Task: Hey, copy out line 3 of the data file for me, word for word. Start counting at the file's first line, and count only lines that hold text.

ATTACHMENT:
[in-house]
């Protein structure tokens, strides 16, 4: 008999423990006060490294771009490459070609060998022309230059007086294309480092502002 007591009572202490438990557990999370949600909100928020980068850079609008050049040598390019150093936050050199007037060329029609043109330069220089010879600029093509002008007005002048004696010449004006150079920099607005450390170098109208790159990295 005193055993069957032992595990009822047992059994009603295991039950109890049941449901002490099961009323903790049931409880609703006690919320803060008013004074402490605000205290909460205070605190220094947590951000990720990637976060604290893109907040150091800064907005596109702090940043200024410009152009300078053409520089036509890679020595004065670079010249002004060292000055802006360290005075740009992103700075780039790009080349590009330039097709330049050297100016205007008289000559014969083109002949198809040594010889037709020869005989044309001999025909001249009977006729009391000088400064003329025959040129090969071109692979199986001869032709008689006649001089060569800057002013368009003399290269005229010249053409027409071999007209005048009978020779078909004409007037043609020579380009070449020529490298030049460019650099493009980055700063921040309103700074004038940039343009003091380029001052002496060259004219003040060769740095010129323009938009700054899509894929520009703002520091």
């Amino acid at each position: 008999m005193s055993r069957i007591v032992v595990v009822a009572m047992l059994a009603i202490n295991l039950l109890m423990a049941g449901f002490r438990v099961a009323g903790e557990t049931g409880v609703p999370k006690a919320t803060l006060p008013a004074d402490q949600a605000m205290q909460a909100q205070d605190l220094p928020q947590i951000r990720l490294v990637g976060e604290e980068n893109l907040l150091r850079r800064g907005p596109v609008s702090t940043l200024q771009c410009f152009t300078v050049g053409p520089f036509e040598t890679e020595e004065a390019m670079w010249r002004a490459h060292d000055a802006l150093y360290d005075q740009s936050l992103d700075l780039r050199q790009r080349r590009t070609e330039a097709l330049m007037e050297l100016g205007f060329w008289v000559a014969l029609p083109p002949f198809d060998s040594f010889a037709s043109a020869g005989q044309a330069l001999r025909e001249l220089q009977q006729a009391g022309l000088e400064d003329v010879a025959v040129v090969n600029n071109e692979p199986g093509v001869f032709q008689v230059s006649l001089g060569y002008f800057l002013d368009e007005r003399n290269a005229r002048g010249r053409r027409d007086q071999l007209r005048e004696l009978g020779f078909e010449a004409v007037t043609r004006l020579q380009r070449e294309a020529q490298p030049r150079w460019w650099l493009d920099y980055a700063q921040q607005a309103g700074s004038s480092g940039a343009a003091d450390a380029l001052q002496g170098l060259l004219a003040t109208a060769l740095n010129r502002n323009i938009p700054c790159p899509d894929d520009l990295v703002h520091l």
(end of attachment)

């Amino acid at each position: 008999m005193s055993r069957i007591v032992v595990v009822a009572m047992l059994a009603i202490n295991l039950l109890m423990a049941g449901f002490r438990v099961a009323g903790e557990t049931g409880v609703p999370k006690a919320t803060l006060p008013a004074d402490q949600a605000m205290q909460a909100q205070d605190l220094p928020q947590i951000r990720l490294v990637g976060e604290e980068n893109l907040l150091r850079r800064g907005p596109v609008s702090t940043l200024q771009c410009f152009t300078v050049g053409p520089f036509e040598t890679e020595e004065a390019m670079w010249r002004a490459h060292d000055a802006l150093y360290d005075q740009s936050l992103d700075l780039r050199q790009r080349r590009t070609e330039a097709l330049m007037e050297l100016g205007f060329w008289v000559a014969l029609p083109p002949f198809d060998s040594f010889a037709s043109a020869g005989q044309a330069l001999r025909e001249l220089q009977q006729a009391g022309l000088e400064d003329v010879a025959v040129v090969n600029n071109e692979p199986g093509v001869f032709q008689v230059s006649l001089g060569y002008f800057l002013d368009e007005r003399n290269a005229r002048g010249r053409r027409d007086q071999l007209r005048e004696l009978g020779f078909e010449a004409v007037t043609r004006l020579q380009r070449e294309a020529q490298p030049r150079w460019w650099l493009d920099y980055a700063q921040q607005a309103g700074s004038s480092g940039a343009a003091d450390a380029l001052q002496g170098l060259l004219a003040t109208a060769l740095n010129r502002n323009i938009p700054c790159p899509d894929d520009l990295v703002h520091l």